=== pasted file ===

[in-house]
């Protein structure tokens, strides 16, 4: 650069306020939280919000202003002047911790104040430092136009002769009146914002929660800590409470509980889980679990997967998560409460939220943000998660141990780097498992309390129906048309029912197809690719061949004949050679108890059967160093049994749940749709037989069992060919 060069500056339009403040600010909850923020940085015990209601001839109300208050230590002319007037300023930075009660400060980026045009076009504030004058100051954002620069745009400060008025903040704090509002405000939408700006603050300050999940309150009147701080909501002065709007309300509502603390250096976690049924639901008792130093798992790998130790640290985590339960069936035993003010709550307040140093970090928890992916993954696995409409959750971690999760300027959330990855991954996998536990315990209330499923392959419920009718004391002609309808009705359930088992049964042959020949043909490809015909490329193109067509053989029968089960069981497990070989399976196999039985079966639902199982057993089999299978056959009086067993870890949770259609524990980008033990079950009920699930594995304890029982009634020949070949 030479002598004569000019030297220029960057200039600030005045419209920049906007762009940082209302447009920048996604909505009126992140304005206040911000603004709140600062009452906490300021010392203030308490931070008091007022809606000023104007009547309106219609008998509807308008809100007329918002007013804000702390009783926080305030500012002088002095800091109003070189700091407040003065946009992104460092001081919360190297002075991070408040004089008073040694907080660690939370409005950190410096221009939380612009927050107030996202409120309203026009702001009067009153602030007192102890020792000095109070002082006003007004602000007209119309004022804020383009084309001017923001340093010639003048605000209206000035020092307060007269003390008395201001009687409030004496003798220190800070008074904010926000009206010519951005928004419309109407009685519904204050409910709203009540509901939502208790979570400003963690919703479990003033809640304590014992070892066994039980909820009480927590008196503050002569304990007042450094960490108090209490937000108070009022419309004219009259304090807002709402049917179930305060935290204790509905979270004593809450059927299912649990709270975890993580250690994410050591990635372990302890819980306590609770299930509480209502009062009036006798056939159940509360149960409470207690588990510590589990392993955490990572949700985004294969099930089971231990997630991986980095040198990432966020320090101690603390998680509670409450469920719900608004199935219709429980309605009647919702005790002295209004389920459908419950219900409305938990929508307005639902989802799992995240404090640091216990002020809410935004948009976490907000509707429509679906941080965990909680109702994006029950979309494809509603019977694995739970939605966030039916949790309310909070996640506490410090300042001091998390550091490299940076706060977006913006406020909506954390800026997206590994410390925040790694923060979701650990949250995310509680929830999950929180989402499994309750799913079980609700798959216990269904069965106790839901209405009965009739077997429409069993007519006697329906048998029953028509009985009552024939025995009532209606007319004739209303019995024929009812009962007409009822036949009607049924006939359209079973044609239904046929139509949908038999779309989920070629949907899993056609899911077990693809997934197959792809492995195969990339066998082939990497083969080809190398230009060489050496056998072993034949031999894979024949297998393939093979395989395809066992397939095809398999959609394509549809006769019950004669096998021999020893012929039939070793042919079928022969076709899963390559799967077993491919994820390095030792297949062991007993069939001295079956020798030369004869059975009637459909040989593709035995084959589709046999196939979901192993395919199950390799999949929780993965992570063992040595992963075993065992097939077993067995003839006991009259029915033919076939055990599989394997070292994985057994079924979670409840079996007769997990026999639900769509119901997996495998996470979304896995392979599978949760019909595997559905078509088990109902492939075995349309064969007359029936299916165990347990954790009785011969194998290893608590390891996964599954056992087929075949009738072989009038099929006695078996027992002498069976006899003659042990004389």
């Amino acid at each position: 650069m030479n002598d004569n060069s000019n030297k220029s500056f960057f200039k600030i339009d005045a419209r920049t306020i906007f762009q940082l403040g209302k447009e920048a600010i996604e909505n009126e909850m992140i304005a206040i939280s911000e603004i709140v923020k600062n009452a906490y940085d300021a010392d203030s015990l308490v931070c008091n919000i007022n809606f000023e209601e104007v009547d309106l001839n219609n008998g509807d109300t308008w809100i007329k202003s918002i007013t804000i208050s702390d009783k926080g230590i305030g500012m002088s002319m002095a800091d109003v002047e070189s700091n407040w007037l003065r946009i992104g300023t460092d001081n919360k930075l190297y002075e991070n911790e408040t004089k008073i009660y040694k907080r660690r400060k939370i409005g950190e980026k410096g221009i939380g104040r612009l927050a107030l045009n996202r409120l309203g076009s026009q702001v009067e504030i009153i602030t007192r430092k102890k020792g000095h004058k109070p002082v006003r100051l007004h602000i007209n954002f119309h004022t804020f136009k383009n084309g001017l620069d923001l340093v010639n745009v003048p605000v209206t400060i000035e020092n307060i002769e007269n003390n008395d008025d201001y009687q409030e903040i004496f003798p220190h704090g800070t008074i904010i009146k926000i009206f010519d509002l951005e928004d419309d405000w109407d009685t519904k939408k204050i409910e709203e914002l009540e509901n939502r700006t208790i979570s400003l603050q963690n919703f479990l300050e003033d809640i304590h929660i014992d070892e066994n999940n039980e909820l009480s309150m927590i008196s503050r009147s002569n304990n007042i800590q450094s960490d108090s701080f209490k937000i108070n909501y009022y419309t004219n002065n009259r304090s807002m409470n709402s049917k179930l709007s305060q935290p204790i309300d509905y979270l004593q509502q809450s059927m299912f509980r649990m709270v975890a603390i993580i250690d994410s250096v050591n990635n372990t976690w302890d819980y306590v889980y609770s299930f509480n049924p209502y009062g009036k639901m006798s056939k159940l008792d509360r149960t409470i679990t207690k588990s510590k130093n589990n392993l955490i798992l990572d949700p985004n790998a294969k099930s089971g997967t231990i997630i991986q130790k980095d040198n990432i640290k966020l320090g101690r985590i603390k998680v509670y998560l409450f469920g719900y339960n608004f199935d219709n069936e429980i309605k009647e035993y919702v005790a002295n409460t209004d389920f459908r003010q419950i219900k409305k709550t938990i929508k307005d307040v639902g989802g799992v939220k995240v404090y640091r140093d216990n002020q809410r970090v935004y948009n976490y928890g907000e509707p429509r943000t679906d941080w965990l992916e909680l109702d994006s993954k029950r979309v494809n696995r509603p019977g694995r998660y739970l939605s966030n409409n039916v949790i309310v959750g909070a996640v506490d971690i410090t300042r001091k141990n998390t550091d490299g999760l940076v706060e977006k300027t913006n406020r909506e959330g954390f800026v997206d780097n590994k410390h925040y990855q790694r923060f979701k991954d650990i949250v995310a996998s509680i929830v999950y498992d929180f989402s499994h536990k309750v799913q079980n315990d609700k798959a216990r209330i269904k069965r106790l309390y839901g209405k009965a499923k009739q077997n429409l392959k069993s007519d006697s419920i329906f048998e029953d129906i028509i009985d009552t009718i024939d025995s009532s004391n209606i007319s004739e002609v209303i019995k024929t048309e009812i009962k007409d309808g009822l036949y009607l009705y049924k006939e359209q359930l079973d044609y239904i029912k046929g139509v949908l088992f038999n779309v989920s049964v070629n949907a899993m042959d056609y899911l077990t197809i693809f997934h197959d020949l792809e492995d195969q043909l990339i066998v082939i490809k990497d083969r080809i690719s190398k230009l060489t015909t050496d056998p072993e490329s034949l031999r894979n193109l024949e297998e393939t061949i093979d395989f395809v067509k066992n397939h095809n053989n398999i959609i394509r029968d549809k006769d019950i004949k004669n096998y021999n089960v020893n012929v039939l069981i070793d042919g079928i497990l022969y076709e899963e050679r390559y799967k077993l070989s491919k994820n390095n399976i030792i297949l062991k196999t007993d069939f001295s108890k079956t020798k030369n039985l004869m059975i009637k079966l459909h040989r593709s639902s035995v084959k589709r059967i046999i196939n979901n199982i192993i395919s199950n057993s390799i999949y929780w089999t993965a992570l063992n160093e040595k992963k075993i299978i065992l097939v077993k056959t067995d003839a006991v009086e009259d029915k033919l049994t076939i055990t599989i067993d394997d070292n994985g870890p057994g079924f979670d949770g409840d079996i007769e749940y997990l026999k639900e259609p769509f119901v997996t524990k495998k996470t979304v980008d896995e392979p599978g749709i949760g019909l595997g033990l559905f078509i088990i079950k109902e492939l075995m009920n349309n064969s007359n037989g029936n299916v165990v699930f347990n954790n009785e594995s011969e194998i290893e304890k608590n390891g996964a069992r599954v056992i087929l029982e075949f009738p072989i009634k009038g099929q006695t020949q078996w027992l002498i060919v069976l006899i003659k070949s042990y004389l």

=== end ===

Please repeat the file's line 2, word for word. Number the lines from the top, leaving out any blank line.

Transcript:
């Protein structure tokens, strides 16, 4: 650069306020939280919000202003002047911790104040430092136009002769009146914002929660800590409470509980889980679990997967998560409460939220943000998660141990780097498992309390129906048309029912197809690719061949004949050679108890059967160093049994749940749709037989069992060919 060069500056339009403040600010909850923020940085015990209601001839109300208050230590002319007037300023930075009660400060980026045009076009504030004058100051954002620069745009400060008025903040704090509002405000939408700006603050300050999940309150009147701080909501002065709007309300509502603390250096976690049924639901008792130093798992790998130790640290985590339960069936035993003010709550307040140093970090928890992916993954696995409409959750971690999760300027959330990855991954996998536990315990209330499923392959419920009718004391002609309808009705359930088992049964042959020949043909490809015909490329193109067509053989029968089960069981497990070989399976196999039985079966639902199982057993089999299978056959009086067993870890949770259609524990980008033990079950009920699930594995304890029982009634020949070949 030479002598004569000019030297220029960057200039600030005045419209920049906007762009940082209302447009920048996604909505009126992140304005206040911000603004709140600062009452906490300021010392203030308490931070008091007022809606000023104007009547309106219609008998509807308008809100007329918002007013804000702390009783926080305030500012002088002095800091109003070189700091407040003065946009992104460092001081919360190297002075991070408040004089008073040694907080660690939370409005950190410096221009939380612009927050107030996202409120309203026009702001009067009153602030007192102890020792000095109070002082006003007004602000007209119309004022804020383009084309001017923001340093010639003048605000209206000035020092307060007269003390008395201001009687409030004496003798220190800070008074904010926000009206010519951005928004419309109407009685519904204050409910709203009540509901939502208790979570400003963690919703479990003033809640304590014992070892066994039980909820009480927590008196503050002569304990007042450094960490108090209490937000108070009022419309004219009259304090807002709402049917179930305060935290204790509905979270004593809450059927299912649990709270975890993580250690994410050591990635372990302890819980306590609770299930509480209502009062009036006798056939159940509360149960409470207690588990510590589990392993955490990572949700985004294969099930089971231990997630991986980095040198990432966020320090101690603390998680509670409450469920719900608004199935219709429980309605009647919702005790002295209004389920459908419950219900409305938990929508307005639902989802799992995240404090640091216990002020809410935004948009976490907000509707429509679906941080965990909680109702994006029950979309494809509603019977694995739970939605966030039916949790309310909070996640506490410090300042001091998390550091490299940076706060977006913006406020909506954390800026997206590994410390925040790694923060979701650990949250995310509680929830999950929180989402499994309750799913079980609700798959216990269904069965106790839901209405009965009739077997429409069993007519006697329906048998029953028509009985009552024939025995009532209606007319004739209303019995024929009812009962007409009822036949009607049924006939359209079973044609239904046929139509949908038999779309989920070629949907899993056609899911077990693809997934197959792809492995195969990339066998082939990497083969080809190398230009060489050496056998072993034949031999894979024949297998393939093979395989395809066992397939095809398999959609394509549809006769019950004669096998021999020893012929039939070793042919079928022969076709899963390559799967077993491919994820390095030792297949062991007993069939001295079956020798030369004869059975009637459909040989593709035995084959589709046999196939979901192993395919199950390799999949929780993965992570063992040595992963075993065992097939077993067995003839006991009259029915033919076939055990599989394997070292994985057994079924979670409840079996007769997990026999639900769509119901997996495998996470979304896995392979599978949760019909595997559905078509088990109902492939075995349309064969007359029936299916165990347990954790009785011969194998290893608590390891996964599954056992087929075949009738072989009038099929006695078996027992002498069976006899003659042990004389």